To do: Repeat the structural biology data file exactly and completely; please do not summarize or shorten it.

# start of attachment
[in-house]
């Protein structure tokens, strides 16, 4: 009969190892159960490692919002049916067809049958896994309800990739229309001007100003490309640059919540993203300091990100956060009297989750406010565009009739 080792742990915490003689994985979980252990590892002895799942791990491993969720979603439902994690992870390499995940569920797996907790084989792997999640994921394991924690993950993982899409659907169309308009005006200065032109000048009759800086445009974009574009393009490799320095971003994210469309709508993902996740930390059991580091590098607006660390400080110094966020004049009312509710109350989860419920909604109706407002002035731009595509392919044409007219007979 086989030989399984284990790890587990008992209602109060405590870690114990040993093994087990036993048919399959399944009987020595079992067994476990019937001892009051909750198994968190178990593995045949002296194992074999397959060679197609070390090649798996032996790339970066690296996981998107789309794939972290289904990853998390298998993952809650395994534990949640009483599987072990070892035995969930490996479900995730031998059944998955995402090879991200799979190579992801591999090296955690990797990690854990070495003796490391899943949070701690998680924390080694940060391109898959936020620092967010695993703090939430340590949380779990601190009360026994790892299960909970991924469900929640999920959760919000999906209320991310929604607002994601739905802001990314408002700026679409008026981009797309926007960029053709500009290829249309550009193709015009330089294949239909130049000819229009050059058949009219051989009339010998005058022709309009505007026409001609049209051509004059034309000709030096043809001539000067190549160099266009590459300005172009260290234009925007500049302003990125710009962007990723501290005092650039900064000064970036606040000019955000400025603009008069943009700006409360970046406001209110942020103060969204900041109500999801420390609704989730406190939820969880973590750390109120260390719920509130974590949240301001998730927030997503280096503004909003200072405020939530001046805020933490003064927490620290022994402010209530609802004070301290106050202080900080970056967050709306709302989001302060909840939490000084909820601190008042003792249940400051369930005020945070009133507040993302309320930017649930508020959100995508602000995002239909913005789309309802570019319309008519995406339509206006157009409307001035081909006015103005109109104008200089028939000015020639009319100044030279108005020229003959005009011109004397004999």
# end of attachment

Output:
[in-house]
């Protein structure tokens, strides 16, 4: 009969190892159960490692919002049916067809049958896994309800990739229309001007100003490309640059919540993203300091990100956060009297989750406010565009009739 080792742990915490003689994985979980252990590892002895799942791990491993969720979603439902994690992870390499995940569920797996907790084989792997999640994921394991924690993950993982899409659907169309308009005006200065032109000048009759800086445009974009574009393009490799320095971003994210469309709508993902996740930390059991580091590098607006660390400080110094966020004049009312509710109350989860419920909604109706407002002035731009595509392919044409007219007979 086989030989399984284990790890587990008992209602109060405590870690114990040993093994087990036993048919399959399944009987020595079992067994476990019937001892009051909750198994968190178990593995045949002296194992074999397959060679197609070390090649798996032996790339970066690296996981998107789309794939972290289904990853998390298998993952809650395994534990949640009483599987072990070892035995969930490996479900995730031998059944998955995402090879991200799979190579992801591999090296955690990797990690854990070495003796490391899943949070701690998680924390080694940060391109898959936020620092967010695993703090939430340590949380779990601190009360026994790892299960909970991924469900929640999920959760919000999906209320991310929604607002994601739905802001990314408002700026679409008026981009797309926007960029053709500009290829249309550009193709015009330089294949239909130049000819229009050059058949009219051989009339010998005058022709309009505007026409001609049209051509004059034309000709030096043809001539000067190549160099266009590459300005172009260290234009925007500049302003990125710009962007990723501290005092650039900064000064970036606040000019955000400025603009008069943009700006409360970046406001209110942020103060969204900041109500999801420390609704989730406190939820969880973590750390109120260390719920509130974590949240301001998730927030997503280096503004909003200072405020939530001046805020933490003064927490620290022994402010209530609802004070301290106050202080900080970056967050709306709302989001302060909840939490000084909820601190008042003792249940400051369930005020945070009133507040993302309320930017649930508020959100995508602000995002239909913005789309309802570019319309008519995406339509206006157009409307001035081909006015103005109109104008200089028939000015020639009319100044030279108005020229003959005009011109004397004999």